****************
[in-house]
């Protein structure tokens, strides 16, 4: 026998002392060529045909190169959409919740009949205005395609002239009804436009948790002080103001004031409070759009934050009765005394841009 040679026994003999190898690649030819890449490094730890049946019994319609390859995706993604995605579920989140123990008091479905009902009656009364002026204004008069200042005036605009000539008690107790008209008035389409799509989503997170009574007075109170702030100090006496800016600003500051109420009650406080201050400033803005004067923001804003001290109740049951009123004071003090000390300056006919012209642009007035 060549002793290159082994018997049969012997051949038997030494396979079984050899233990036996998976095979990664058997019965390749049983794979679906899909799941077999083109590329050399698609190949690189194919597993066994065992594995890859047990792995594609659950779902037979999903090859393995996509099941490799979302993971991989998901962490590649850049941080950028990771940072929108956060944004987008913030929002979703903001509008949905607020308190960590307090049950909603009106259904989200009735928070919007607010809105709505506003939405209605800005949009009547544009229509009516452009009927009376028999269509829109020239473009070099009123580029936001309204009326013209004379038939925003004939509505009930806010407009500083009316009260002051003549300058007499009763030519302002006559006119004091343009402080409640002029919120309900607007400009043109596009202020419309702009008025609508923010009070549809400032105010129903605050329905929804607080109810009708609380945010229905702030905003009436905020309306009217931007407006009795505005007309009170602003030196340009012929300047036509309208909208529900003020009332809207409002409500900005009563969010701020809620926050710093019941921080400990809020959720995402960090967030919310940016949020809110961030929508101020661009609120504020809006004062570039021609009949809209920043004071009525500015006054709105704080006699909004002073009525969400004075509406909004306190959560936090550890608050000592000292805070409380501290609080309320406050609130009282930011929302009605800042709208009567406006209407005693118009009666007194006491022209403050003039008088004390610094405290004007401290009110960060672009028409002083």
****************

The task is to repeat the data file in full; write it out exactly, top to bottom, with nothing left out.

[in-house]
């Protein structure tokens, strides 16, 4: 026998002392060529045909190169959409919740009949205005395609002239009804436009948790002080103001004031409070759009934050009765005394841009 040679026994003999190898690649030819890449490094730890049946019994319609390859995706993604995605579920989140123990008091479905009902009656009364002026204004008069200042005036605009000539008690107790008209008035389409799509989503997170009574007075109170702030100090006496800016600003500051109420009650406080201050400033803005004067923001804003001290109740049951009123004071003090000390300056006919012209642009007035 060549002793290159082994018997049969012997051949038997030494396979079984050899233990036996998976095979990664058997019965390749049983794979679906899909799941077999083109590329050399698609190949690189194919597993066994065992594995890859047990792995594609659950779902037979999903090859393995996509099941490799979302993971991989998901962490590649850049941080950028990771940072929108956060944004987008913030929002979703903001509008949905607020308190960590307090049950909603009106259904989200009735928070919007607010809105709505506003939405209605800005949009009547544009229509009516452009009927009376028999269509829109020239473009070099009123580029936001309204009326013209004379038939925003004939509505009930806010407009500083009316009260002051003549300058007499009763030519302002006559006119004091343009402080409640002029919120309900607007400009043109596009202020419309702009008025609508923010009070549809400032105010129903605050329905929804607080109810009708609380945010229905702030905003009436905020309306009217931007407006009795505005007309009170602003030196340009012929300047036509309208909208529900003020009332809207409002409500900005009563969010701020809620926050710093019941921080400990809020959720995402960090967030919310940016949020809110961030929508101020661009609120504020809006004062570039021609009949809209920043004071009525500015006054709105704080006699909004002073009525969400004075509406909004306190959560936090550890608050000592000292805070409380501290609080309320406050609130009282930011929302009605800042709208009567406006209407005693118009009666007194006491022209403050003039008088004390610094405290004007401290009110960060672009028409002083």